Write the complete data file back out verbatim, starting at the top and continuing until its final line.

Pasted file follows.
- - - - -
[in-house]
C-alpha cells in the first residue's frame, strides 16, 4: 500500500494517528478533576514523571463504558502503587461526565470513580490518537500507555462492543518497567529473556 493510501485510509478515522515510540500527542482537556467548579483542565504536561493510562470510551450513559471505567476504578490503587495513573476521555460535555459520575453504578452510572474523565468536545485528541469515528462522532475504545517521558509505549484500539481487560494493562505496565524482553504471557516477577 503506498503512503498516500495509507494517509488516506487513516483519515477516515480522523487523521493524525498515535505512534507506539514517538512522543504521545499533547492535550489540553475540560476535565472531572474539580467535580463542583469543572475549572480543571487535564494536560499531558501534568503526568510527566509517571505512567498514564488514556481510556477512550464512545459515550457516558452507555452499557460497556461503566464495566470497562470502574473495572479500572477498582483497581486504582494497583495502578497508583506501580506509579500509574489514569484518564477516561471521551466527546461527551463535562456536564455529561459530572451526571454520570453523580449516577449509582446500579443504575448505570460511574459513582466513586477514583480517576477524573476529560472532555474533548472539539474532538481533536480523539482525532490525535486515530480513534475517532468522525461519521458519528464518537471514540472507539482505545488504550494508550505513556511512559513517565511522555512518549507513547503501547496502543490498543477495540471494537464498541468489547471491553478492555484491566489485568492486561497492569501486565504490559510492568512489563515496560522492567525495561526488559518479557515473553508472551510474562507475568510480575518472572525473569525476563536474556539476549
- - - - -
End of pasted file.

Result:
[in-house]
C-alpha cells in the first residue's frame, strides 16, 4: 500500500494517528478533576514523571463504558502503587461526565470513580490518537500507555462492543518497567529473556 493510501485510509478515522515510540500527542482537556467548579483542565504536561493510562470510551450513559471505567476504578490503587495513573476521555460535555459520575453504578452510572474523565468536545485528541469515528462522532475504545517521558509505549484500539481487560494493562505496565524482553504471557516477577 503506498503512503498516500495509507494517509488516506487513516483519515477516515480522523487523521493524525498515535505512534507506539514517538512522543504521545499533547492535550489540553475540560476535565472531572474539580467535580463542583469543572475549572480543571487535564494536560499531558501534568503526568510527566509517571505512567498514564488514556481510556477512550464512545459515550457516558452507555452499557460497556461503566464495566470497562470502574473495572479500572477498582483497581486504582494497583495502578497508583506501580506509579500509574489514569484518564477516561471521551466527546461527551463535562456536564455529561459530572451526571454520570453523580449516577449509582446500579443504575448505570460511574459513582466513586477514583480517576477524573476529560472532555474533548472539539474532538481533536480523539482525532490525535486515530480513534475517532468522525461519521458519528464518537471514540472507539482505545488504550494508550505513556511512559513517565511522555512518549507513547503501547496502543490498543477495540471494537464498541468489547471491553478492555484491566489485568492486561497492569501486565504490559510492568512489563515496560522492567525495561526488559518479557515473553508472551510474562507475568510480575518472572525473569525476563536474556539476549